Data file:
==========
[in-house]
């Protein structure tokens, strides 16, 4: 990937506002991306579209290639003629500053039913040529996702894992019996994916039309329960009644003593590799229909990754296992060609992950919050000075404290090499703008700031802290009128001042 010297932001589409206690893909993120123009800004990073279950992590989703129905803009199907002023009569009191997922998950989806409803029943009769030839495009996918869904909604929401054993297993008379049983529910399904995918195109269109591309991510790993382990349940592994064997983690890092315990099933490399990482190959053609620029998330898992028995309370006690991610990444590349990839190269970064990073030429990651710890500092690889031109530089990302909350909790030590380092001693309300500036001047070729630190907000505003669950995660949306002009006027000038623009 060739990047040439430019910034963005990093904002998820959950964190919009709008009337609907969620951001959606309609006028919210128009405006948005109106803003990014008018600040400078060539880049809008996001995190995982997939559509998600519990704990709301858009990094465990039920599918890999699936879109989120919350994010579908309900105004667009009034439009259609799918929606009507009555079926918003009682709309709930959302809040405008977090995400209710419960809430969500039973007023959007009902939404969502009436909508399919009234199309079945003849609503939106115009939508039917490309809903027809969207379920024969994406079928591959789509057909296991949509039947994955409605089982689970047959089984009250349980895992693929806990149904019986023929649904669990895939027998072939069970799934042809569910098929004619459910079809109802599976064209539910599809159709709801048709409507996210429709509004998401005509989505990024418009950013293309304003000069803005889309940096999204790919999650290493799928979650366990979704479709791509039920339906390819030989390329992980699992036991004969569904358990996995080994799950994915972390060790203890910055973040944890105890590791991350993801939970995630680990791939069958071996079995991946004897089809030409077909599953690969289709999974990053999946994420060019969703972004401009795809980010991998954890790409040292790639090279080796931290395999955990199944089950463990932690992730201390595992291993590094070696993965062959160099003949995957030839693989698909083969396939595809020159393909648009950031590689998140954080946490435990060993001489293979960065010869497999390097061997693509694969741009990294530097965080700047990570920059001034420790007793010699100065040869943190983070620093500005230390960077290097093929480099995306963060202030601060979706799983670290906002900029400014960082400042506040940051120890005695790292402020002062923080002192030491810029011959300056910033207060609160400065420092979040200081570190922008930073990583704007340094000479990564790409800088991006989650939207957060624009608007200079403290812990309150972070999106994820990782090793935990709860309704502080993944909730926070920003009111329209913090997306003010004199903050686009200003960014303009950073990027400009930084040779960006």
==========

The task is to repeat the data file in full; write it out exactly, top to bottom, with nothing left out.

[in-house]
């Protein structure tokens, strides 16, 4: 990937506002991306579209290639003629500053039913040529996702894992019996994916039309329960009644003593590799229909990754296992060609992950919050000075404290090499703008700031802290009128001042 010297932001589409206690893909993120123009800004990073279950992590989703129905803009199907002023009569009191997922998950989806409803029943009769030839495009996918869904909604929401054993297993008379049983529910399904995918195109269109591309991510790993382990349940592994064997983690890092315990099933490399990482190959053609620029998330898992028995309370006690991610990444590349990839190269970064990073030429990651710890500092690889031109530089990302909350909790030590380092001693309300500036001047070729630190907000505003669950995660949306002009006027000038623009 060739990047040439430019910034963005990093904002998820959950964190919009709008009337609907969620951001959606309609006028919210128009405006948005109106803003990014008018600040400078060539880049809008996001995190995982997939559509998600519990704990709301858009990094465990039920599918890999699936879109989120919350994010579908309900105004667009009034439009259609799918929606009507009555079926918003009682709309709930959302809040405008977090995400209710419960809430969500039973007023959007009902939404969502009436909508399919009234199309079945003849609503939106115009939508039917490309809903027809969207379920024969994406079928591959789509057909296991949509039947994955409605089982689970047959089984009250349980895992693929806990149904019986023929649904669990895939027998072939069970799934042809569910098929004619459910079809109802599976064209539910599809159709709801048709409507996210429709509004998401005509989505990024418009950013293309304003000069803005889309940096999204790919999650290493799928979650366990979704479709791509039920339906390819030989390329992980699992036991004969569904358990996995080994799950994915972390060790203890910055973040944890105890590791991350993801939970995630680990791939069958071996079995991946004897089809030409077909599953690969289709999974990053999946994420060019969703972004401009795809980010991998954890790409040292790639090279080796931290395999955990199944089950463990932690992730201390595992291993590094070696993965062959160099003949995957030839693989698909083969396939595809020159393909648009950031590689998140954080946490435990060993001489293979960065010869497999390097061997693509694969741009990294530097965080700047990570920059001034420790007793010699100065040869943190983070620093500005230390960077290097093929480099995306963060202030601060979706799983670290906002900029400014960082400042506040940051120890005695790292402020002062923080002192030491810029011959300056910033207060609160400065420092979040200081570190922008930073990583704007340094000479990564790409800088991006989650939207957060624009608007200079403290812990309150972070999106994820990782090793935990709860309704502080993944909730926070920003009111329209913090997306003010004199903050686009200003960014303009950073990027400009930084040779960006």